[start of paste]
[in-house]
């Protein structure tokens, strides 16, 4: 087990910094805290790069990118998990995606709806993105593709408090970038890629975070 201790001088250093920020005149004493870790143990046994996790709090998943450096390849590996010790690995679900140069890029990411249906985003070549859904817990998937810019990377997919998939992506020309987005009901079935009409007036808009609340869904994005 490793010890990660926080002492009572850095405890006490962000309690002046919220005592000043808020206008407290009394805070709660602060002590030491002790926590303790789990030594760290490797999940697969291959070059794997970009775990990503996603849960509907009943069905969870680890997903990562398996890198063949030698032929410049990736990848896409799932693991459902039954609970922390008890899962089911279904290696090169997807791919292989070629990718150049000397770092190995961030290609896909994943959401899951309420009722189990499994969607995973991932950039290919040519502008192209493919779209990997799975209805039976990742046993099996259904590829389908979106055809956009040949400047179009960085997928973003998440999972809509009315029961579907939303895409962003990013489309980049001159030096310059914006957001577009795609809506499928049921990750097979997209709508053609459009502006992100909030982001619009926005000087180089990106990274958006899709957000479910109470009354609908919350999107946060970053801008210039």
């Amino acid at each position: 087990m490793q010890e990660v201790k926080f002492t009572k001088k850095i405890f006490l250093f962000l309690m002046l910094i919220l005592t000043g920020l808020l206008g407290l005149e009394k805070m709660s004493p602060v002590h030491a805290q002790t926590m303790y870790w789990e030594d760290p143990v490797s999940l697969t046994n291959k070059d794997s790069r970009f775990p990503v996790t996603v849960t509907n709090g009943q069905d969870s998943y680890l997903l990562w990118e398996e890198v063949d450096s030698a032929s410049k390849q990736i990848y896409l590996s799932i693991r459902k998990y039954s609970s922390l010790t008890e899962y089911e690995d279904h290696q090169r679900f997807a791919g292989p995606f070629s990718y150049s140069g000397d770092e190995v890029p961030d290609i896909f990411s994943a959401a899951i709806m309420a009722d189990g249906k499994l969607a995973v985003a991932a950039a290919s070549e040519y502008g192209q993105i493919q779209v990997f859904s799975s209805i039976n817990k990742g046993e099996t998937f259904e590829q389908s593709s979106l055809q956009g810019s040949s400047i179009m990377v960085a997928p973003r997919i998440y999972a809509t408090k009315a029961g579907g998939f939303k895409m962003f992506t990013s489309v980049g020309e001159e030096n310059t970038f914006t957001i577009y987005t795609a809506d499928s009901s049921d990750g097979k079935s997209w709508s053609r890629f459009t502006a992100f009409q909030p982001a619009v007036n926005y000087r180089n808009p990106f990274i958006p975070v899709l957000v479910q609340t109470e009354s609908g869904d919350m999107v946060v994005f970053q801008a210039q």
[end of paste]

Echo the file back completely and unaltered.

[in-house]
């Protein structure tokens, strides 16, 4: 087990910094805290790069990118998990995606709806993105593709408090970038890629975070 201790001088250093920020005149004493870790143990046994996790709090998943450096390849590996010790690995679900140069890029990411249906985003070549859904817990998937810019990377997919998939992506020309987005009901079935009409007036808009609340869904994005 490793010890990660926080002492009572850095405890006490962000309690002046919220005592000043808020206008407290009394805070709660602060002590030491002790926590303790789990030594760290490797999940697969291959070059794997970009775990990503996603849960509907009943069905969870680890997903990562398996890198063949030698032929410049990736990848896409799932693991459902039954609970922390008890899962089911279904290696090169997807791919292989070629990718150049000397770092190995961030290609896909994943959401899951309420009722189990499994969607995973991932950039290919040519502008192209493919779209990997799975209805039976990742046993099996259904590829389908979106055809956009040949400047179009960085997928973003998440999972809509009315029961579907939303895409962003990013489309980049001159030096310059914006957001577009795609809506499928049921990750097979997209709508053609459009502006992100909030982001619009926005000087180089990106990274958006899709957000479910109470009354609908919350999107946060970053801008210039």
């Amino acid at each position: 087990m490793q010890e990660v201790k926080f002492t009572k001088k850095i405890f006490l250093f962000l309690m002046l910094i919220l005592t000043g920020l808020l206008g407290l005149e009394k805070m709660s004493p602060v002590h030491a805290q002790t926590m303790y870790w789990e030594d760290p143990v490797s999940l697969t046994n291959k070059d794997s790069r970009f775990p990503v996790t996603v849960t509907n709090g009943q069905d969870s998943y680890l997903l990562w990118e398996e890198v063949d450096s030698a032929s410049k390849q990736i990848y896409l590996s799932i693991r459902k998990y039954s609970s922390l010790t008890e899962y089911e690995d279904h290696q090169r679900f997807a791919g292989p995606f070629s990718y150049s140069g000397d770092e190995v890029p961030d290609i896909f990411s994943a959401a899951i709806m309420a009722d189990g249906k499994l969607a995973v985003a991932a950039a290919s070549e040519y502008g192209q993105i493919q779209v990997f859904s799975s209805i039976n817990k990742g046993e099996t998937f259904e590829q389908s593709s979106l055809q956009g810019s040949s400047i179009m990377v960085a997928p973003r997919i998440y999972a809509t408090k009315a029961g579907g998939f939303k895409m962003f992506t990013s489309v980049g020309e001159e030096n310059t970038f914006t957001i577009y987005t795609a809506d499928s009901s049921d990750g097979k079935s997209w709508s053609r890629f459009t502006a992100f009409q909030p982001a619009v007036n926005y000087r180089n808009p990106f990274i958006p975070v899709l957000v479910q609340t109470e009354s609908g869904d919350m999107v946060v994005f970053q801008a210039q």